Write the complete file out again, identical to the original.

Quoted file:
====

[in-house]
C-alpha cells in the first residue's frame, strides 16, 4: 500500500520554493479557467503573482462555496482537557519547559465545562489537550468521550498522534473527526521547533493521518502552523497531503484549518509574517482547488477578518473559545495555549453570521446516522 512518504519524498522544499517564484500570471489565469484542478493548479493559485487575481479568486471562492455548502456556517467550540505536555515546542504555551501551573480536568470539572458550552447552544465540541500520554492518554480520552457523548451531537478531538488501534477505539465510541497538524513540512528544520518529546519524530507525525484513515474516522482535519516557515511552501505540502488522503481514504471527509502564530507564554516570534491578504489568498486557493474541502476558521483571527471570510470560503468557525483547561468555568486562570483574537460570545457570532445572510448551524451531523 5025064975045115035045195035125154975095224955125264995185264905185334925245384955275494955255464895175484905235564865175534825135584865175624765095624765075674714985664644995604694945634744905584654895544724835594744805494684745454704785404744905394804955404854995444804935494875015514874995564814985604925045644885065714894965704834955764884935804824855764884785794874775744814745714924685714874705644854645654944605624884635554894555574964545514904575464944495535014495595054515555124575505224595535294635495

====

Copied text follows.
[in-house]
C-alpha cells in the first residue's frame, strides 16, 4: 500500500520554493479557467503573482462555496482537557519547559465545562489537550468521550498522534473527526521547533493521518502552523497531503484549518509574517482547488477578518473559545495555549453570521446516522 512518504519524498522544499517564484500570471489565469484542478493548479493559485487575481479568486471562492455548502456556517467550540505536555515546542504555551501551573480536568470539572458550552447552544465540541500520554492518554480520552457523548451531537478531538488501534477505539465510541497538524513540512528544520518529546519524530507525525484513515474516522482535519516557515511552501505540502488522503481514504471527509502564530507564554516570534491578504489568498486557493474541502476558521483571527471570510470560503468557525483547561468555568486562570483574537460570545457570532445572510448551524451531523 5025064975045115035045195035125154975095224955125264995185264905185334925245384955275494955255464895175484905235564865175534825135584865175624765095624765075674714985664644995604694945634744905584654895544724835594744805494684745454704785404744905394804955404854995444804935494875015514874995564814985604925045644885065714894965704834955764884935804824855764884785794874775744814745714924685714874705644854645654944605624884635554894555574964545514904575464944495535014495595054515555124575505224595535294635495